Crabs attempts one more spectacular effort at escape: while the majority of the encampment, including Carmen, attends a racist meeting, he hijacks a tow truck. He attempts to sneak out peacefully, but is recognized by Thompson. This leads to a car chase inside the encampment; the police fire automatic weapons at the tow truck, which frightens the prisoners who are hiding in the cafe. Eventually, Crabs crashes but manages to elude the police on foot. He finds Carmen and unsuccessfully attempts to reason with her; he kisses her and wishes her well. Crabs disarms Thompson and forces him to delete his profile, but his escape attempt ends in a violent confrontation with the police; Thompson is accidentally killed, and the remaining policeman hunts down Crabs. Using a ramp near the entrance, Crabs launches his tow truck over the fence and lands on the S-Road.
The movie was based on a short story by Peter Carey although Brian Trenchard-Smith says he hadn't read it when he came on board the project. A previous director had been attached but had pulled out. "I came in, took a week, and welded the best elements from the first three drafts together, boosting the social comment," says Trenchard-Smith.
The film was shot over 35 days at a drive-in theater in Matraville starting on 9 September 1985. Funding came from the New South Wales Film Corporation. The director said of the film that:
The Drive-In is, of course, an allegory for the junk values of the eighties, which our hero sees as a prison. The last 20 minutes of the film - the escape - is the desperate blazing climax, but the whole film has a feeling of high style, of heightened or enhanced reality - a little bit over the top, but retaining a reality that the public will accept.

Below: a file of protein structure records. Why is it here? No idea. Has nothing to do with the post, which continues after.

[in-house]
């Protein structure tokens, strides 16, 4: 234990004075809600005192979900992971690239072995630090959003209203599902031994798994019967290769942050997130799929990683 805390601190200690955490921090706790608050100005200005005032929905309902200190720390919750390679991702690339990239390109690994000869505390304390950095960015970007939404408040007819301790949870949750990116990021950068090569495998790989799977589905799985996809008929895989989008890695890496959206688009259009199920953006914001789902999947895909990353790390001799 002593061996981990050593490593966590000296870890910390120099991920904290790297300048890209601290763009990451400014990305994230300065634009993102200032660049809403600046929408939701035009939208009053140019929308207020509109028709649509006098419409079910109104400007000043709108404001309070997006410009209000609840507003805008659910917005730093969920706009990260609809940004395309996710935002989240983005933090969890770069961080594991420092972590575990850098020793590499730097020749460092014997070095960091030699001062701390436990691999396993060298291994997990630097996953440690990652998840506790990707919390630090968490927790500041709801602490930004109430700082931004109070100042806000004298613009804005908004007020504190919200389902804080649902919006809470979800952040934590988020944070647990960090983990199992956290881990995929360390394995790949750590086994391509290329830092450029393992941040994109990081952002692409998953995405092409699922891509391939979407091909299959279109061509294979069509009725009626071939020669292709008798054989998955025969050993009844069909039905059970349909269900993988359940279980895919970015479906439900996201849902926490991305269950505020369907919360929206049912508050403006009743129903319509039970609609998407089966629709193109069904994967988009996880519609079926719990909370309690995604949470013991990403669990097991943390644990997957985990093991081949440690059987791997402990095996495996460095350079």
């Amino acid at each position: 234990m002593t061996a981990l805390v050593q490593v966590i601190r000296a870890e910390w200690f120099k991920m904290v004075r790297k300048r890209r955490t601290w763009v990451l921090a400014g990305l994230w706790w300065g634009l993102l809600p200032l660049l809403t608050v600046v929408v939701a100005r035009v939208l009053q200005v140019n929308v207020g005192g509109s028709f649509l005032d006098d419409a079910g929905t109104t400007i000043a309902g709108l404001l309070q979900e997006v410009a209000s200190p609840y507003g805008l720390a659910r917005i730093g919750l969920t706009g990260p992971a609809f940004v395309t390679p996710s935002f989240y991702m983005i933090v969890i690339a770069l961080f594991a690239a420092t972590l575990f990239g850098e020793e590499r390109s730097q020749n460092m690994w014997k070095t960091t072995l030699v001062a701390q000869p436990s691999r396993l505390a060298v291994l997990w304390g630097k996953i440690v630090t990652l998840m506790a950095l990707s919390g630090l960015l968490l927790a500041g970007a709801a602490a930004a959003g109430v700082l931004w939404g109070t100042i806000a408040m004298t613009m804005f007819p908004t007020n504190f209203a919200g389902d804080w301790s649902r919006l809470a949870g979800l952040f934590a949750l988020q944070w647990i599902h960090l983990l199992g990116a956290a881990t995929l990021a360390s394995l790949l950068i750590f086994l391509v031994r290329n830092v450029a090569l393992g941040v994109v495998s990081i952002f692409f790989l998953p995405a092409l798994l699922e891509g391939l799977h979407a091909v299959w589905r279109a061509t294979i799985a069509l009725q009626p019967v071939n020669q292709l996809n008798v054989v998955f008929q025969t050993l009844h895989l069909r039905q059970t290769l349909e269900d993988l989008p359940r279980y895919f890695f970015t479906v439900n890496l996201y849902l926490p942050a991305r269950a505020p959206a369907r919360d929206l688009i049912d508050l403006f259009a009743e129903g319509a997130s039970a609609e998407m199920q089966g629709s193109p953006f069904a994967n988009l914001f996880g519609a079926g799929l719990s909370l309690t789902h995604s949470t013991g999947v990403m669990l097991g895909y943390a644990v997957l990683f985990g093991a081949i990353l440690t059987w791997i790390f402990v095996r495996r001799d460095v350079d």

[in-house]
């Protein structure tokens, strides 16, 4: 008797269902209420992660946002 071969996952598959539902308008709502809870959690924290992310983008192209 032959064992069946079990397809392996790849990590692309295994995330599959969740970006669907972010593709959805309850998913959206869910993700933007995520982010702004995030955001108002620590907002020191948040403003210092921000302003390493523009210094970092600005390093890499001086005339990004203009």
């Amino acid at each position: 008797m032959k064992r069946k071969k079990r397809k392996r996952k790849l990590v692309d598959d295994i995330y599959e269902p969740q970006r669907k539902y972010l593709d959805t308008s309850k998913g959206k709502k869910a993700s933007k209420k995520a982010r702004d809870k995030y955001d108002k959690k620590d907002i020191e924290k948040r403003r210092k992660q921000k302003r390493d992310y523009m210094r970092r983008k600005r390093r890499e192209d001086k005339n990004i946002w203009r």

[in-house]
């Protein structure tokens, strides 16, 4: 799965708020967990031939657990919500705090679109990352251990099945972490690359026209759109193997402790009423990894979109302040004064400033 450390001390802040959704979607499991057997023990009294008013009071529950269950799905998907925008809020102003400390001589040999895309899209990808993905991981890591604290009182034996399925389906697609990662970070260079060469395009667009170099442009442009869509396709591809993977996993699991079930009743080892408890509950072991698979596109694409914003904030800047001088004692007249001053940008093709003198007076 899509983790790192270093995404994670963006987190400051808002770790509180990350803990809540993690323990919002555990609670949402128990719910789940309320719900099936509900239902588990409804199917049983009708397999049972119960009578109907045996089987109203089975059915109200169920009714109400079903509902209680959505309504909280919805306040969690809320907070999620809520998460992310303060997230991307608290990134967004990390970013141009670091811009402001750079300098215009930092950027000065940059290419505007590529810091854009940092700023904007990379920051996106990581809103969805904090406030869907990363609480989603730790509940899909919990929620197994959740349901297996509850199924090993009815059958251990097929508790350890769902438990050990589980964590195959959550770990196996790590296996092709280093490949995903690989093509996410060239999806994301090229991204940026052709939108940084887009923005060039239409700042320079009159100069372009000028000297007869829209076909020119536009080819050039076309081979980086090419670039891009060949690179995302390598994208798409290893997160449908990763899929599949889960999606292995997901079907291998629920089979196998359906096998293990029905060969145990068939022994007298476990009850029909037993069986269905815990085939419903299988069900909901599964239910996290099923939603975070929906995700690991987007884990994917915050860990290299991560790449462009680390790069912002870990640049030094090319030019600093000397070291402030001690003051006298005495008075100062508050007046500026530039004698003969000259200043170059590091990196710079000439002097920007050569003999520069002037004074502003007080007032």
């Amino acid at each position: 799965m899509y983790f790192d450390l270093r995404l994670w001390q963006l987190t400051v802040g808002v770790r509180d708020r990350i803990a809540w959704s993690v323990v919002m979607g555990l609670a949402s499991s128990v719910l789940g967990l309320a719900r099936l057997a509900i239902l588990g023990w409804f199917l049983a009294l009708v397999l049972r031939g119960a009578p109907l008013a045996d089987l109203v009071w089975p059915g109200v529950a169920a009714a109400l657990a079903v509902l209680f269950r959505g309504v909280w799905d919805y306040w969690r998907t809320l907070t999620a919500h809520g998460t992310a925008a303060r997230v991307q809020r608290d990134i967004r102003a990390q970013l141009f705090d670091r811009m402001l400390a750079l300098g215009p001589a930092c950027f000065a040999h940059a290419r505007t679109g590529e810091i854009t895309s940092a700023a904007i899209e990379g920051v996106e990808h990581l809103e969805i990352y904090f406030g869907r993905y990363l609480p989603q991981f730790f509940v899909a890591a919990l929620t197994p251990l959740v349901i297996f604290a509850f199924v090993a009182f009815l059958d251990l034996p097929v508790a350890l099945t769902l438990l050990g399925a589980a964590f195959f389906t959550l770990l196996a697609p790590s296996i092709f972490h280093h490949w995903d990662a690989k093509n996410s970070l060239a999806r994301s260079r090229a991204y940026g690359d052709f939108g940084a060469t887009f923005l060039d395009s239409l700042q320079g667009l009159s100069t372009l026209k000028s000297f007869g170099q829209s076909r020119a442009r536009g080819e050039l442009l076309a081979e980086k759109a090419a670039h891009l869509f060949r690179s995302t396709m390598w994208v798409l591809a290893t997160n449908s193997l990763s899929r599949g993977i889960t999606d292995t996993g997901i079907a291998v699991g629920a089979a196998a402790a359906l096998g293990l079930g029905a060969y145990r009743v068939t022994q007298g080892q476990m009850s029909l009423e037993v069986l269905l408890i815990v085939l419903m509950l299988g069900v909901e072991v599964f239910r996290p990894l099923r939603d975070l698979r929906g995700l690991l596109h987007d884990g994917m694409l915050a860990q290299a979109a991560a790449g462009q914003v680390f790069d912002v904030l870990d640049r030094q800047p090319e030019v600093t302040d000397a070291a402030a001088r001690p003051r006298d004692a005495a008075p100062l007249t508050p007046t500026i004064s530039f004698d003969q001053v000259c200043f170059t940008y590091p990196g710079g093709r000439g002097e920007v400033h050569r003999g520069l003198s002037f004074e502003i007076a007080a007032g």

Dead End Drive-In grossed $68,000 at the box office in Australia. It was released on DVD in the US by Image Entertainment on 20 September 2011, and in the UK by Arrow Video in April 2013.
Michael Wilmington of the Los Angeles Times called it an "exciting and offbeat" clone of Mad Max 2 that is "worth looking for." Ian Berriman of SFX rated it 3.5/5 stars and wrote that the film's premise is unconvincing, but the production design is impressive. Chris Holt of Starburst rated it 6/10 and cited the atmosphere and style as saving graces in a film where "not all that much happens" and the performances are poor. Bill Gibron of DVD Verdict wrote that the film's themes are "cliché and lame" and the film tries too hard without going far enough. Luke Buckmaster of Senses of Cinema called it Trenchard-Smith's "magnum opus" and "a perfectly gloomy fusion of physical objects juxtaposed with the story’s otherworldly elements and creepy dystopian undercurrents."
Quentin Tarantino has cited Dead End Drive-In as his favorite film from Trenchard-Smith.
Dead End Drive-In was included in Not Quite Hollywood: The Wild, Untold Story of Ozploitation!, a documentary about Ozploitation films.
- 'INTERVIEW: DIRECTOR BRIAN TRENCHARD-SMITH (NIGHT OF THE DEMONS 2)', Joblo 5 Aug. 2011 accessed 21 October 2012
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- Brian Trenchard-Smith, 'No Film for Chickens', ACMI, 23 June 2009 Archived 28 March 2012 at the Wayback Machine accessed 28 September 2012
- Brian Jones, 'A Horse for all courses', Cinema Papers, March 1986 p 28
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- Gibron, Bill (18 February 2004). "Dead End Drive-In". DVD Verdict. Archived from the original on 22 August 2011. Retrieved 11 February 2014.
- Buckmaster, Luke (September 2012). "Dead End Drive-In (Brian Trenchard-Smith, 1986)". Senses of Cinema (64). Retrieved 11 February 2014.
- Buckmaster, Luke (5 March 2015). "Dead End Drive-In rewatched – politics dressed up as frothy entertainment". The Guardian. Retrieved 21 April 2015.
- Lott, Rod (7 November 2009). "Not Quite Hollywood: The Wild, Untold Story of Ozploitation!". Oklahoma Gazette. Archived from the original on 22 February 2014. Retrieved 11 February 2014.